“You shall live in booths seven days; all citizens in Israel shall live in booths, in order that future generations may know that I made the Israelite people live in booths when I brought them out of the land of Egypt” (Leviticus 23:42–43).
The holiday of Sukkot is one of three pilgrimage festivals when Jews went up to the Temple in Jerusalem to worship together as one nation. Then, as now, the Exodus from Egypt was memorialized by erecting a temporary structure, the sukkah (“booth” or “tabernacle”), and living within it under the stars, as did the Children of Israel.
Maintaining the Sukkot tradition in the Diaspora was not always easy, whether due to cold weather – so different to the pleasant fall harvest season of the Land of Israel – or to religious persecution that prevented Jews from honoring the holiday openly.
Small wonder that in modern-day Israel, immediately with Yom Kippur’s end, wooden tabernacles would spring up – like so many boxy declarations of religious liberty – in private and, more significantly, public areas where people can sit and eat in the mystical tradition of ushpizin or hosting guests.
There’s even an app for that: Open Sukkah was launched last year by Canadian-Israeli computer programmer Aaron Taylor as a social database of sukkah locations around the world. Users can double-click on the Open Sukkah map to offer their sukkot to guests or to find a sukkah to host them.
But even before the advent of such high-tech solutions, there were ways for people to find a common place outside the home for fulfilling the commandment of sitting in the sukkah.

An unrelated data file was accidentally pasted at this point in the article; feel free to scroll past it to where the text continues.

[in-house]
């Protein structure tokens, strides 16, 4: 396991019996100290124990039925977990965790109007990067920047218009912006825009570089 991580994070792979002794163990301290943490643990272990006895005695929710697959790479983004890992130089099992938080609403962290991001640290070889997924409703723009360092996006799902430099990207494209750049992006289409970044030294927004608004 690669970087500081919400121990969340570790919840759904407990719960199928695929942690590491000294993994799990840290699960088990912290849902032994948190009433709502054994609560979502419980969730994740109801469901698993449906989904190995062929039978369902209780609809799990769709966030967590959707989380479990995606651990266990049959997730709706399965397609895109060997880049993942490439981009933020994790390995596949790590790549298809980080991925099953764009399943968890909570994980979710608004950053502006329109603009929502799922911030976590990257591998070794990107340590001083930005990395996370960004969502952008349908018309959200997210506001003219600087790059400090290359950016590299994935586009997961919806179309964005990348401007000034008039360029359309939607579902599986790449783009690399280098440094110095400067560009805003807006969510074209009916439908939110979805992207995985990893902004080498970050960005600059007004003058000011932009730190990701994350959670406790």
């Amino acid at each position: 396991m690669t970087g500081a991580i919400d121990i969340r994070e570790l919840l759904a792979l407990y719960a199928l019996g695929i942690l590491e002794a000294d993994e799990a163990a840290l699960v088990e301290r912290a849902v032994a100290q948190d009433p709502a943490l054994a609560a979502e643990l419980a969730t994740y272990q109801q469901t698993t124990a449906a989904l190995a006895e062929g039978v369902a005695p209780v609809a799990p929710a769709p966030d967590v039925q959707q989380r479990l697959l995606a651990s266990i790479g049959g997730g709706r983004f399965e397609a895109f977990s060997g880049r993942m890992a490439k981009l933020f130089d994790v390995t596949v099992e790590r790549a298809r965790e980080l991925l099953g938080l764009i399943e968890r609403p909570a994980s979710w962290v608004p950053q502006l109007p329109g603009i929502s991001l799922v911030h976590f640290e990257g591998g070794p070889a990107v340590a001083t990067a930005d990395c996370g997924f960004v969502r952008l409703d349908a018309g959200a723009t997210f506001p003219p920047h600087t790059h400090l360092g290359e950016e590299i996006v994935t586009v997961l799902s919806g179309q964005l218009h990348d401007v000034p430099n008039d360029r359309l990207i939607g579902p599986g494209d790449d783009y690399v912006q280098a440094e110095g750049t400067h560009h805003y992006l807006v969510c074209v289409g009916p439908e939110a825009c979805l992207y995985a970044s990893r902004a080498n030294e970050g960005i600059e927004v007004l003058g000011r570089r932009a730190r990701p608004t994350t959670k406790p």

Between 1881 and 1934, the Photographic Department of Jerusalem’s American Colony — an independent, utopian Christian sect formed by religious pilgrims from the United States and Sweden – photographed every aspect of the Holy Land and its residents. This included documenting the sukkot built by the Bukharan, Yemenite and Eastern European Jews of Jerusalem.
During the Sukkot holiday of October 1934, an American Colony photographer documented the interior of the fabulously decorated sukkah at the Goldsmit House Hotel. According to the Encyclopedia of the Founders and Builders of Israel, the proprietor, Avraham Zvi Goldsmit (also Goldschmidt), was one of the pre-state pioneers of physical education. He turned hotelier with the advent of the British Mandate. His sukkah hosted guests of the hotel and its restaurant.
As the newly founded State of Israel struggled to absorb large numbers of Jewish immigrants from Eastern Europe, North Africa and the Middle East, many ended up in shanty-towns (ma’abarot). Ironically, these newcomers celebrated their first Sukkot in Israel by building huts only slightly more flimsy than the provisional ones allotted to them.
As a communal harvest holiday, Sukkot was a natural fit for the kibbutz movement which, even in its most anti-religious phases, built sukkot adjoining their dining halls. Children built sukkot at their schools, and apartment-block residents often got together to build a neighborhood sukkah.
Till this day, one of the State of Israel’s nicest official Sukkot rituals is the annual President’s Open Sukkah.
Not to be confused with the ritual, now in its seventh decade, of tabernacle-centric political back-slapping and photo-ops, Open Sukkah offers an opportunity to visit the sukkah at the Presidential Residence in Jerusalem and possibly shake the hand of the beloved national figure.
The founders of co-working space pioneer WeWork were inspired by the kibbutz and by the North American communal movement of the 1960s. In that spirit, and to mark both the holiday and the opening of its first Jerusalem location, this year WeWork constructed a co-working sukkah in Jerusalem’s historic First Station.
The WeWork sukkah provides an “office away from the office” including free Wi-Fi access, lounge area, and two conference rooms. In keeping with the informal vibe, there’s a coffee bar and barista, and in the evenings, a bartender and DJ for some real “Sukkah hopping” action.
Much like Airbnb, Sukka2Go appeals to Israelis who may be away from home for the holiday, leaving their sukkah unused. They are invited to share the location as well as find hospitality via the Sukka2Go website.
A high-tech solution to fulfill an ancient commandment – there’s nothing more Israeli than that.